4 years ago

Why not Lallu? He will keep the parliament in good humor. And in case he were to be prosecuted the services of Rabri Devi would be immediately available.

Economy & Nation Exclusive
Kumar Birla’s Living Media investment is a bet on a sunset sector

Kumar Mangalam Birla’s investments in “sunrise” sectors over the last decade have been garments, retailing, telecom, financial services and software. All these have fetched very poor returns. Now comes his investment in the messy, unprofitable and sunset media sector

Kumar Mangalam Birla has just bought a 27.5% stake in the Living Media group which publishes a clutch of magazines such as India Today, Business Today, Cosmopolitan and so on. The group also runs channels like TV Today, Aaj Tak and has a printing press called Thomson Press. The acquisition was done through Kumar Birla’s private investment company. While announcing the stake buy, Kumar Birla said “The media sector is a sunrise sector from an investment point of view. I believe that Living Media India offers one of the best opportunities for growth and value creation.” Both these are questionable. If you look at the balance sheets of all but a few of the largest companies, the media looks like a sunset sector and Living Media not exactly in the pink of health.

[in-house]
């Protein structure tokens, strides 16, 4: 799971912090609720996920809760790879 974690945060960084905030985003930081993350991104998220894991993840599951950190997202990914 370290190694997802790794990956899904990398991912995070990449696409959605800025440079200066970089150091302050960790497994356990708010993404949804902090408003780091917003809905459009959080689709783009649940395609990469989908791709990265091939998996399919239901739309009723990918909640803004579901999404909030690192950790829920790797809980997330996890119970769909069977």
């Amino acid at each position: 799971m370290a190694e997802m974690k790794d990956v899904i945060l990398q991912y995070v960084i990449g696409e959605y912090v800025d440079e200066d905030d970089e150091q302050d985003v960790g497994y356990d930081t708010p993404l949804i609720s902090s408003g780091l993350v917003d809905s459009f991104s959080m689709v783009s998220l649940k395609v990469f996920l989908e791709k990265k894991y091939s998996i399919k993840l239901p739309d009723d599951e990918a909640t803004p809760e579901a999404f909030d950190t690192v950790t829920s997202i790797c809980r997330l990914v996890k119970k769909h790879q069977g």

Mercifully, shareholders of Indian Rayon and Aditya Birla Nuvo have been spared of this adventurism. Aroon Purie, a chartered accountant who controls the India Today group, has so far kept Living Media and Thomson Press private, and has publicly listed only TV Today.

According to the data we have of 2010, Living Media made a loss of Rs12 crore for March that year. In fact, all except some English publications like the Times of India, Hindustan Times and the leading regional publications (like Malayam Manorama or Ananda Bazar Patrika) are losing money—as are top TV channels like NDTV and TV18.

If Mr Birla genuinely believes that media is a sunrise business, the question is how many times will Mr Birla get carried away by trying to invest in so-called sunrise sectors?